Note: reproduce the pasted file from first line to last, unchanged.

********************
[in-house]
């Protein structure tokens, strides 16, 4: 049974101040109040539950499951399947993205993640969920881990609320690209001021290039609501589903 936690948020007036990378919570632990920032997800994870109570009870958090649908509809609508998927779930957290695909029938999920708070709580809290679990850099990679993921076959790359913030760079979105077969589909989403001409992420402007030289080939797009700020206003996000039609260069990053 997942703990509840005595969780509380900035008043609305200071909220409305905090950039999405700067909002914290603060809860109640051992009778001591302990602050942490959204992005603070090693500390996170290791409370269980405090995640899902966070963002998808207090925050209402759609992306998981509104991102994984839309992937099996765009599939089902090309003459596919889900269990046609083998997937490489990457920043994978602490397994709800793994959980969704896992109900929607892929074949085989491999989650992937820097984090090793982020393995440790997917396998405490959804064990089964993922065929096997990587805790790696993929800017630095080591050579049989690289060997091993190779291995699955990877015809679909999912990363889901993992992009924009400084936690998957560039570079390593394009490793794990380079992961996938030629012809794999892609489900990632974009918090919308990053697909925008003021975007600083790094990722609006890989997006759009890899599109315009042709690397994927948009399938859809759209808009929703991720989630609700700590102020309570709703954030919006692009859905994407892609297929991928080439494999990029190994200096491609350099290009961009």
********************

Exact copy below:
[in-house]
């Protein structure tokens, strides 16, 4: 049974101040109040539950499951399947993205993640969920881990609320690209001021290039609501589903 936690948020007036990378919570632990920032997800994870109570009870958090649908509809609508998927779930957290695909029938999920708070709580809290679990850099990679993921076959790359913030760079979105077969589909989403001409992420402007030289080939797009700020206003996000039609260069990053 997942703990509840005595969780509380900035008043609305200071909220409305905090950039999405700067909002914290603060809860109640051992009778001591302990602050942490959204992005603070090693500390996170290791409370269980405090995640899902966070963002998808207090925050209402759609992306998981509104991102994984839309992937099996765009599939089902090309003459596919889900269990046609083998997937490489990457920043994978602490397994709800793994959980969704896992109900929607892929074949085989491999989650992937820097984090090793982020393995440790997917396998405490959804064990089964993922065929096997990587805790790696993929800017630095080591050579049989690289060997091993190779291995699955990877015809679909999912990363889901993992992009924009400084936690998957560039570079390593394009490793794990380079992961996938030629012809794999892609489900990632974009918090919308990053697909925008003021975007600083790094990722609006890989997006759009890899599109315009042709690397994927948009399938859809759209808009929703991720989630609700700590102020309570709703954030919006692009859905994407892609297929991928080439494999990029190994200096491609350099290009961009």